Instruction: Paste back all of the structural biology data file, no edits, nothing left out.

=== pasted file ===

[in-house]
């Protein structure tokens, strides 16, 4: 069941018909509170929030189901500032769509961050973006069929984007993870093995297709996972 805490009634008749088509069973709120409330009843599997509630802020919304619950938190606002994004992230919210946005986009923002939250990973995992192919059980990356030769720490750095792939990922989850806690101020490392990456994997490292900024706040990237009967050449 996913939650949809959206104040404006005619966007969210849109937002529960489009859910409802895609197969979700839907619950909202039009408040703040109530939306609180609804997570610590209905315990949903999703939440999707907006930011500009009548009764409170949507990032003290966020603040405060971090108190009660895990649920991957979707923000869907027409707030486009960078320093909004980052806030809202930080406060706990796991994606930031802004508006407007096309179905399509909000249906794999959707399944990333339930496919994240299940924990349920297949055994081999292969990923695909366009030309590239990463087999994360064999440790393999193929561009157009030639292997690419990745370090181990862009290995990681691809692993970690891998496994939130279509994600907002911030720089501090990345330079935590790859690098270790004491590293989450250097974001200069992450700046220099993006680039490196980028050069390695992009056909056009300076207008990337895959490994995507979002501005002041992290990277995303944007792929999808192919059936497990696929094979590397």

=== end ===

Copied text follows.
[in-house]
């Protein structure tokens, strides 16, 4: 069941018909509170929030189901500032769509961050973006069929984007993870093995297709996972 805490009634008749088509069973709120409330009843599997509630802020919304619950938190606002994004992230919210946005986009923002939250990973995992192919059980990356030769720490750095792939990922989850806690101020490392990456994997490292900024706040990237009967050449 996913939650949809959206104040404006005619966007969210849109937002529960489009859910409802895609197969979700839907619950909202039009408040703040109530939306609180609804997570610590209905315990949903999703939440999707907006930011500009009548009764409170949507990032003290966020603040405060971090108190009660895990649920991957979707923000869907027409707030486009960078320093909004980052806030809202930080406060706990796991994606930031802004508006407007096309179905399509909000249906794999959707399944990333339930496919994240299940924990349920297949055994081999292969990923695909366009030309590239990463087999994360064999440790393999193929561009157009030639292997690419990745370090181990862009290995990681691809692993970690891998496994939130279509994600907002911030720089501090990345330079935590790859690098270790004491590293989450250097974001200069992450700046220099993006680039490196980028050069390695992009056909056009300076207008990337895959490994995507979002501005002041992290990277995303944007792929999808192919059936497990696929094979590397």